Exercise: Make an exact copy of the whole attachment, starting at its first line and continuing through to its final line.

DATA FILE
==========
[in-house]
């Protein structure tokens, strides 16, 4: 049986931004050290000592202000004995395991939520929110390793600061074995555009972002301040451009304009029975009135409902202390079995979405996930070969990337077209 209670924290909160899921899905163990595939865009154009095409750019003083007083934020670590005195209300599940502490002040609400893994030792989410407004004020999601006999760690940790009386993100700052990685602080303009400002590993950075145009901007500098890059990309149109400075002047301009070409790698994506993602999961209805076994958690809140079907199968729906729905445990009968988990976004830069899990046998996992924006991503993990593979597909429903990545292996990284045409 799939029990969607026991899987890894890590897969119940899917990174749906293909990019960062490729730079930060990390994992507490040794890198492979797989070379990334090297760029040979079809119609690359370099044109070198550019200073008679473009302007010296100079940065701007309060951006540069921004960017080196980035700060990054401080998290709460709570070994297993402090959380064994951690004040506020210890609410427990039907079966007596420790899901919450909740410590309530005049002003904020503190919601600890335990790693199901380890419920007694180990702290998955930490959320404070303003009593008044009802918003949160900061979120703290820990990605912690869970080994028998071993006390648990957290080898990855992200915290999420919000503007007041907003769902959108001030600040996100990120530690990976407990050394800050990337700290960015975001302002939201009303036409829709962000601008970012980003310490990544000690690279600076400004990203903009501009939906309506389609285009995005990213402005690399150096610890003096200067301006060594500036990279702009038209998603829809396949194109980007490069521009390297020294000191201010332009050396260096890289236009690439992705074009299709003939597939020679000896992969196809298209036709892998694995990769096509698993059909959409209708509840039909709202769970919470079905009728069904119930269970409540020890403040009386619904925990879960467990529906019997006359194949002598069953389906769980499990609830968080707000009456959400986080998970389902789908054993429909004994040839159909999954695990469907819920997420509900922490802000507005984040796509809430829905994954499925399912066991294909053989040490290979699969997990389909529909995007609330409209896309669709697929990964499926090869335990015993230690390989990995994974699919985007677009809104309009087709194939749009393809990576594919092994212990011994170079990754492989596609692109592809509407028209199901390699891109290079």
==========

[in-house]
């Protein structure tokens, strides 16, 4: 049986931004050290000592202000004995395991939520929110390793600061074995555009972002301040451009304009029975009135409902202390079995979405996930070969990337077209 209670924290909160899921899905163990595939865009154009095409750019003083007083934020670590005195209300599940502490002040609400893994030792989410407004004020999601006999760690940790009386993100700052990685602080303009400002590993950075145009901007500098890059990309149109400075002047301009070409790698994506993602999961209805076994958690809140079907199968729906729905445990009968988990976004830069899990046998996992924006991503993990593979597909429903990545292996990284045409 799939029990969607026991899987890894890590897969119940899917990174749906293909990019960062490729730079930060990390994992507490040794890198492979797989070379990334090297760029040979079809119609690359370099044109070198550019200073008679473009302007010296100079940065701007309060951006540069921004960017080196980035700060990054401080998290709460709570070994297993402090959380064994951690004040506020210890609410427990039907079966007596420790899901919450909740410590309530005049002003904020503190919601600890335990790693199901380890419920007694180990702290998955930490959320404070303003009593008044009802918003949160900061979120703290820990990605912690869970080994028998071993006390648990957290080898990855992200915290999420919000503007007041907003769902959108001030600040996100990120530690990976407990050394800050990337700290960015975001302002939201009303036409829709962000601008970012980003310490990544000690690279600076400004990203903009501009939906309506389609285009995005990213402005690399150096610890003096200067301006060594500036990279702009038209998603829809396949194109980007490069521009390297020294000191201010332009050396260096890289236009690439992705074009299709003939597939020679000896992969196809298209036709892998694995990769096509698993059909959409209708509840039909709202769970919470079905009728069904119930269970409540020890403040009386619904925990879960467990529906019997006359194949002598069953389906769980499990609830968080707000009456959400986080998970389902789908054993429909004994040839159909999954695990469907819920997420509900922490802000507005984040796509809430829905994954499925399912066991294909053989040490290979699969997990389909529909995007609330409209896309669709697929990964499926090869335990015993230690390989990995994974699919985007677009809104309009087709194939749009393809990576594919092994212990011994170079990754492989596609692109592809509407028209199901390699891109290079």